The major lineages of Reptiles diverged 200-280 million years ago and include more than 10,000 species (twice as many as mammals), which display a remarkable range of phenotypes, life histories, sex-determining systems, reproductive modes, and physiologies. Recently, reptiles became important new models for comparative genomics, ecology, and evolutionary developmental biology. Our main focus pertains to the genetic and developmental determinants of coloration in squamate reptiles (lizards and snakes). We produce and integrate data from comparative genomics, transcriptomics (bulk and single-cell), genetic mapping, transgenesis and molecular developmental biology to identify the key players in the establishment of the vast diversity of skin colour and colour pattern phenotypes.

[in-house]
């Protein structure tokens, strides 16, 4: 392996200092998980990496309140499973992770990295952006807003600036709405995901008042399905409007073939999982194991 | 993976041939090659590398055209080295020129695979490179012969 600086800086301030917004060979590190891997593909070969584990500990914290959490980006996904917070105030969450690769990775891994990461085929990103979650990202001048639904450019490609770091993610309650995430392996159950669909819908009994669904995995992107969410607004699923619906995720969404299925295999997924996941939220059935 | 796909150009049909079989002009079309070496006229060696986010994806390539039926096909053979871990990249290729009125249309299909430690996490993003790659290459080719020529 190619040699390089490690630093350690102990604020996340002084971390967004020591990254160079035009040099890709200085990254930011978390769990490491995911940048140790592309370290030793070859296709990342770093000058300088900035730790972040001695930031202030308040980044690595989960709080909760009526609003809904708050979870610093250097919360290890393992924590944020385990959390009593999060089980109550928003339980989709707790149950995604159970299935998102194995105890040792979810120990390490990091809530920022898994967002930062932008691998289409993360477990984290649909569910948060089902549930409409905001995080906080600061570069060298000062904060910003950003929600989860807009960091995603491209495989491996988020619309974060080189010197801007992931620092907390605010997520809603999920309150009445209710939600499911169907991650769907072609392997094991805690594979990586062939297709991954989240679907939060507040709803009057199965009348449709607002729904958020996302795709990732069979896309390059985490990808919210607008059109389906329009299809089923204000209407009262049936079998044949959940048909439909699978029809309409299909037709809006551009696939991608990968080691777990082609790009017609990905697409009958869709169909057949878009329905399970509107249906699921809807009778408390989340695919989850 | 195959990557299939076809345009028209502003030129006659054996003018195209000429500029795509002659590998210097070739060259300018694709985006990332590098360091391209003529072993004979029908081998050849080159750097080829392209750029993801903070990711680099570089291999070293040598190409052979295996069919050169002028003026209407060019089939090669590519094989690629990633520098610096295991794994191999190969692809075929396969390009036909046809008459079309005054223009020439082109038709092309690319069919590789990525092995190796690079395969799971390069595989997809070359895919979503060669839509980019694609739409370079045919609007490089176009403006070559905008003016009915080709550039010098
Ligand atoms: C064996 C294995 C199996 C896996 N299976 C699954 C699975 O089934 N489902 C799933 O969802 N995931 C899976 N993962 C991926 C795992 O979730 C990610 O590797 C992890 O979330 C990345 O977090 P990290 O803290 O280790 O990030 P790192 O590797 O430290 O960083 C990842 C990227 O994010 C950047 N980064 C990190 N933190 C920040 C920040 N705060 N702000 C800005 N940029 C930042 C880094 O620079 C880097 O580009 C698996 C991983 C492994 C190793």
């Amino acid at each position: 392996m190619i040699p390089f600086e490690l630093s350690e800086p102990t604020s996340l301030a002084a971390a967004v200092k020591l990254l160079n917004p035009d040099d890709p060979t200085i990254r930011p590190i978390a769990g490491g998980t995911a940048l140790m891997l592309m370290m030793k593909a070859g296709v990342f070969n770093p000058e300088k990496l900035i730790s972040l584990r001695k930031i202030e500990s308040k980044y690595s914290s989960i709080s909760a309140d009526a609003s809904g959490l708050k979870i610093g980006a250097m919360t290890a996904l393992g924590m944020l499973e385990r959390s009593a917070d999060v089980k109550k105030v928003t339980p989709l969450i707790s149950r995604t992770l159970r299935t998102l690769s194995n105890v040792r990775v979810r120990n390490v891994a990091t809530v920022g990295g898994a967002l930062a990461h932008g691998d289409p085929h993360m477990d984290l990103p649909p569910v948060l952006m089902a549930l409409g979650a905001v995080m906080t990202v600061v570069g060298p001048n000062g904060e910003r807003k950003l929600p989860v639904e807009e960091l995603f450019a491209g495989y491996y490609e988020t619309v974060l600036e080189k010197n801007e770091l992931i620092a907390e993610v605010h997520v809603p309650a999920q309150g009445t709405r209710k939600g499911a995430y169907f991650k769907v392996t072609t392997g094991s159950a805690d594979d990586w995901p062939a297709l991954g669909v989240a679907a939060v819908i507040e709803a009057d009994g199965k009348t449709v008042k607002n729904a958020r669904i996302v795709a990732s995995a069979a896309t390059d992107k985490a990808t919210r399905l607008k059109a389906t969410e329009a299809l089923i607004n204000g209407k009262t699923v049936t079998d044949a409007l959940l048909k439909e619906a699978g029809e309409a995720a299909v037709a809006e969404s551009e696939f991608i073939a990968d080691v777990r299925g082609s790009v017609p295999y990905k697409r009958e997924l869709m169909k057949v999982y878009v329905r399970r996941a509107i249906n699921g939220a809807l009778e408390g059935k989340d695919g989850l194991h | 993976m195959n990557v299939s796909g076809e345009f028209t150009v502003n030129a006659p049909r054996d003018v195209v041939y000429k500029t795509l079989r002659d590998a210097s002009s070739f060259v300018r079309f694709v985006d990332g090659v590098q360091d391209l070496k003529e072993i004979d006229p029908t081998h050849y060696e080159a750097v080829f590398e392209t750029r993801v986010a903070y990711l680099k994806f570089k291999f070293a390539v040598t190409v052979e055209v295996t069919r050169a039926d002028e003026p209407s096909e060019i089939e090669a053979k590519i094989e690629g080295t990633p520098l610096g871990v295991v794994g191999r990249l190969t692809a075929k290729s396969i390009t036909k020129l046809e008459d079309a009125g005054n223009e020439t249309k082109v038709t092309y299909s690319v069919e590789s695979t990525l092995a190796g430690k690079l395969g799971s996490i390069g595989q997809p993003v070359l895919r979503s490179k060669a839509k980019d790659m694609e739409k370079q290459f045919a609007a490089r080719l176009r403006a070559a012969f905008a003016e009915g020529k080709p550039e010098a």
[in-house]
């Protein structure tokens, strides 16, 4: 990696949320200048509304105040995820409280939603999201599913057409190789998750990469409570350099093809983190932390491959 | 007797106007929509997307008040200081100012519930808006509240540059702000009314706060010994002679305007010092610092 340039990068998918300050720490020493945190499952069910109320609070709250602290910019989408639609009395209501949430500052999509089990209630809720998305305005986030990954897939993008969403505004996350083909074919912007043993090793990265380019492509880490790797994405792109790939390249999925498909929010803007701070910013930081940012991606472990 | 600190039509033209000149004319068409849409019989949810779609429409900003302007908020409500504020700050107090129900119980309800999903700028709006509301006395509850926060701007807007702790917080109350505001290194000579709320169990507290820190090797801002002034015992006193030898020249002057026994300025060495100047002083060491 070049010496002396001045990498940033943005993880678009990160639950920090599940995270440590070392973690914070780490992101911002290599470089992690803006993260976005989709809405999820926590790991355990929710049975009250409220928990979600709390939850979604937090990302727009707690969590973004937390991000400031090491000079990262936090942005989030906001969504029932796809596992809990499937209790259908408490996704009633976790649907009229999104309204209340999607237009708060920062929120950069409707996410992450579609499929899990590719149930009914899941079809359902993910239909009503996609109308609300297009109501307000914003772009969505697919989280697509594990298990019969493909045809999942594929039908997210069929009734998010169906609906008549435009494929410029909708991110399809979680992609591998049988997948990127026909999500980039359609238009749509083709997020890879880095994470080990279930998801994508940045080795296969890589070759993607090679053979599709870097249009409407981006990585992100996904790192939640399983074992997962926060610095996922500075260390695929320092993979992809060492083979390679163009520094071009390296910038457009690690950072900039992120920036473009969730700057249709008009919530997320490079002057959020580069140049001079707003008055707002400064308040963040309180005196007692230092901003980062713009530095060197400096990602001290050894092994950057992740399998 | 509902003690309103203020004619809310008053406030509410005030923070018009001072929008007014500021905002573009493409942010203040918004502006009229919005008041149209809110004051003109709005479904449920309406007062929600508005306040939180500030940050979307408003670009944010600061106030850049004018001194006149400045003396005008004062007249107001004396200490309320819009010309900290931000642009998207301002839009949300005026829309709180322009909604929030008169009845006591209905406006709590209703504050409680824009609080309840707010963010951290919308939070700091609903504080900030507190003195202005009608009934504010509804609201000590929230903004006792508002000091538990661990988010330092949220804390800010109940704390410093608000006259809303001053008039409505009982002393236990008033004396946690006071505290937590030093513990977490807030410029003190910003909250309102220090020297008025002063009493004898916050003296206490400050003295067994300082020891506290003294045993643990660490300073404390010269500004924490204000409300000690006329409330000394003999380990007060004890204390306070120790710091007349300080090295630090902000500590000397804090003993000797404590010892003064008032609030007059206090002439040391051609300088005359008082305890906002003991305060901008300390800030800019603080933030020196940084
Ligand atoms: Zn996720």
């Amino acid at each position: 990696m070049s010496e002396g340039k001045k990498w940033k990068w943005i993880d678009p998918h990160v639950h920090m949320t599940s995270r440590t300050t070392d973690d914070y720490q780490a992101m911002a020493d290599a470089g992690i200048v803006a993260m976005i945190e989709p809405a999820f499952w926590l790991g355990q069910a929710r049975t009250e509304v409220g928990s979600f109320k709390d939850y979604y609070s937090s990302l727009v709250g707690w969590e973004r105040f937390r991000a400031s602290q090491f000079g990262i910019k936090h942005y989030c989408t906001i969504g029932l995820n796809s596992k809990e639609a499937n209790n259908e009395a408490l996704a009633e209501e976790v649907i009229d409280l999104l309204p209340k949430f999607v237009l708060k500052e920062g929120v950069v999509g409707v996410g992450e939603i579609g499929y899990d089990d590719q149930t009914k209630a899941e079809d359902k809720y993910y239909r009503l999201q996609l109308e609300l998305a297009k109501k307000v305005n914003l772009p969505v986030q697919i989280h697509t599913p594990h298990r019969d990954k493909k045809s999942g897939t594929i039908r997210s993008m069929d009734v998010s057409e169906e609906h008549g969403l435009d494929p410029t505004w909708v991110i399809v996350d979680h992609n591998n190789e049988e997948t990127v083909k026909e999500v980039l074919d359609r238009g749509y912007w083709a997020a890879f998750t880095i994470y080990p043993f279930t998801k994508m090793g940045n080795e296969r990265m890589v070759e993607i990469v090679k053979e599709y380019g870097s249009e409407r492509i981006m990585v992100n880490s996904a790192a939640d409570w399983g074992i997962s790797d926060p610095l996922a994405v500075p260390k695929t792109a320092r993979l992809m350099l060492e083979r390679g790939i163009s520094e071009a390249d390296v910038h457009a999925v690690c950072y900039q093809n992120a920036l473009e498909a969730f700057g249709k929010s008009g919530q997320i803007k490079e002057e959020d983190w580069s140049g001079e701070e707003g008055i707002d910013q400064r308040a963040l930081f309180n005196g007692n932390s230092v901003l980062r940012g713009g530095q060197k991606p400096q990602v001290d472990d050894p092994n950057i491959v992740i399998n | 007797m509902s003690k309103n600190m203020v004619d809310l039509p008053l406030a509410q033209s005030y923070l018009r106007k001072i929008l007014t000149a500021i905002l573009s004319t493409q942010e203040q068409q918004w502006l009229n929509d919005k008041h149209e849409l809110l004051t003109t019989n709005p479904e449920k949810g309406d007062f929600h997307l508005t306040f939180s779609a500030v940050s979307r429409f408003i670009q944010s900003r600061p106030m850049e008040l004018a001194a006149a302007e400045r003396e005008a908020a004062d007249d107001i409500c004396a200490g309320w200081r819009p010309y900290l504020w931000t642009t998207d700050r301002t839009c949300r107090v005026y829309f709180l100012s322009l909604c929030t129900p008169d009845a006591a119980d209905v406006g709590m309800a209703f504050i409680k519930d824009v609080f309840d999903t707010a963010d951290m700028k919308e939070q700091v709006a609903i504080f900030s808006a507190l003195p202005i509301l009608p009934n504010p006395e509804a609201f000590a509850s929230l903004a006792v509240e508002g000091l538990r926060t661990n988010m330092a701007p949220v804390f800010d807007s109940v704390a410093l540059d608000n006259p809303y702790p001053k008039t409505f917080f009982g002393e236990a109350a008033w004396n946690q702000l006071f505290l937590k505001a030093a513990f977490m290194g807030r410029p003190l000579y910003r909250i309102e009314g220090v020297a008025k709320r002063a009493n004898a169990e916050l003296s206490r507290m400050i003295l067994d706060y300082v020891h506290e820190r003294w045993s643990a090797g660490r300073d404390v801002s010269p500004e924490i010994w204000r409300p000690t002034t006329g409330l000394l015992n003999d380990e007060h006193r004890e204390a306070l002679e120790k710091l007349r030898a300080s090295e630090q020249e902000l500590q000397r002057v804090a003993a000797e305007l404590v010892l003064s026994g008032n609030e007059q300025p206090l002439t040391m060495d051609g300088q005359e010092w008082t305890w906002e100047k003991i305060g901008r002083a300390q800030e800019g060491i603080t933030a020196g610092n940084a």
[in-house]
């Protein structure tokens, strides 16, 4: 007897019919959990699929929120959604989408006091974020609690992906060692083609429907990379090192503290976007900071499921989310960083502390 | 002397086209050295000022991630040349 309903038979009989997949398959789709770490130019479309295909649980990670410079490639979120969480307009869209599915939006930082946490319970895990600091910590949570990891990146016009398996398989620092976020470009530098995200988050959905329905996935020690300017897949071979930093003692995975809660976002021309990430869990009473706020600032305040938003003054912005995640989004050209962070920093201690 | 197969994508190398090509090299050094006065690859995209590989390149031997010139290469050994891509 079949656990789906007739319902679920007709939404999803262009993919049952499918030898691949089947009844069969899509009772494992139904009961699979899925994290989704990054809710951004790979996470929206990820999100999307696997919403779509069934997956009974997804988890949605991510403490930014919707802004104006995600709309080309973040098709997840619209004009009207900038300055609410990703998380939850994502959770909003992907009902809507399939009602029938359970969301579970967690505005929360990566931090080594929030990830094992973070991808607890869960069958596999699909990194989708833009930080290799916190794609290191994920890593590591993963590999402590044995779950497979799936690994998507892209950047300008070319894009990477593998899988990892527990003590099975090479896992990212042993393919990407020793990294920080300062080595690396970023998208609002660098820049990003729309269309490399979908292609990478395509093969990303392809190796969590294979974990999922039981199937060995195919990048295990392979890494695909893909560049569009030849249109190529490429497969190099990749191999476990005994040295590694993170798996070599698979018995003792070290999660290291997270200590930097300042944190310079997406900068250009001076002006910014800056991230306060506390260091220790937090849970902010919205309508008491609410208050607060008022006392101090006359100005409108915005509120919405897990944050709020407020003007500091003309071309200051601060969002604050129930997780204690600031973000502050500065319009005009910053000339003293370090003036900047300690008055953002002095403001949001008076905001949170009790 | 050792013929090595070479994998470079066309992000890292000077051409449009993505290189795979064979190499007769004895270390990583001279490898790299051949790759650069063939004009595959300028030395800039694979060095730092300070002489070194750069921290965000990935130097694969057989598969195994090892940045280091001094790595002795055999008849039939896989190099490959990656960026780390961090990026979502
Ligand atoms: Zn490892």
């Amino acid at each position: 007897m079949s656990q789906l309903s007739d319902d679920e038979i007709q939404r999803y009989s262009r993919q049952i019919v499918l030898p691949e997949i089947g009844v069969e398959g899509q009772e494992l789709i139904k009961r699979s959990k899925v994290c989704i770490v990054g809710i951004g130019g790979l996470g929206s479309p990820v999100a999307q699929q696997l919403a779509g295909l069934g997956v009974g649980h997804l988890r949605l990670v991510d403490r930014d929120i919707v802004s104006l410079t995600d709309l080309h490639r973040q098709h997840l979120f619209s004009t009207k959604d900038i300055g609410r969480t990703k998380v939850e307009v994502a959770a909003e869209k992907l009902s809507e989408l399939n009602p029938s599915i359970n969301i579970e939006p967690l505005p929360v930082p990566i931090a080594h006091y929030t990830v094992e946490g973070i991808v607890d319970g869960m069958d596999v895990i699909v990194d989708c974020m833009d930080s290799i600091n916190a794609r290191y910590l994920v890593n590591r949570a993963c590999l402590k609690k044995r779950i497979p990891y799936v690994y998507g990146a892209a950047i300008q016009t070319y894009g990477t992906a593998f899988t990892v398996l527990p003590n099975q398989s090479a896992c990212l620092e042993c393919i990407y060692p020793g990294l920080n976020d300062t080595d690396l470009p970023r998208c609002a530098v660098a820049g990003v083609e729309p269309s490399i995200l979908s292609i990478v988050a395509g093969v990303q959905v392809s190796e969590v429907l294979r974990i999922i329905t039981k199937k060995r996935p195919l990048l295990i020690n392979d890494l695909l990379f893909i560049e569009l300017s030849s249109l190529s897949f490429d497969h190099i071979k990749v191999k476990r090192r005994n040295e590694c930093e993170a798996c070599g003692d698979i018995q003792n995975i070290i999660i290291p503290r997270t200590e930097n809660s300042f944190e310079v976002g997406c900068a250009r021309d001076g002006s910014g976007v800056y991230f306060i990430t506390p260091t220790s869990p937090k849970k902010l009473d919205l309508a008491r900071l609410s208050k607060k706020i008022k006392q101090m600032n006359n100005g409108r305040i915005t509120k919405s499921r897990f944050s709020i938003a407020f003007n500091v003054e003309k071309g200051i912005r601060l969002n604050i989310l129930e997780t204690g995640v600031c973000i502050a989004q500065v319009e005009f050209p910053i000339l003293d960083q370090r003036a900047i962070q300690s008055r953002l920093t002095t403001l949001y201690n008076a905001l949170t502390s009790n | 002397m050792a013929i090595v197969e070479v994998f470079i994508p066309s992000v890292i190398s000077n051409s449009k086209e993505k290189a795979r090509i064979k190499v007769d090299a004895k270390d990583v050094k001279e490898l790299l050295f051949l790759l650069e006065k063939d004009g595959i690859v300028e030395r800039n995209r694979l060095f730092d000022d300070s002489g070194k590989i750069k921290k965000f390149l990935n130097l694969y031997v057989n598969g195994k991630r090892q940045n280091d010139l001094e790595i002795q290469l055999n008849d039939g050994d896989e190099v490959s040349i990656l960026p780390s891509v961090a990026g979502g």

In parallel, we investigate the development of mammalian skin appendages, especially the convergent evolution and development of spines in hedgehogs and tenrecs.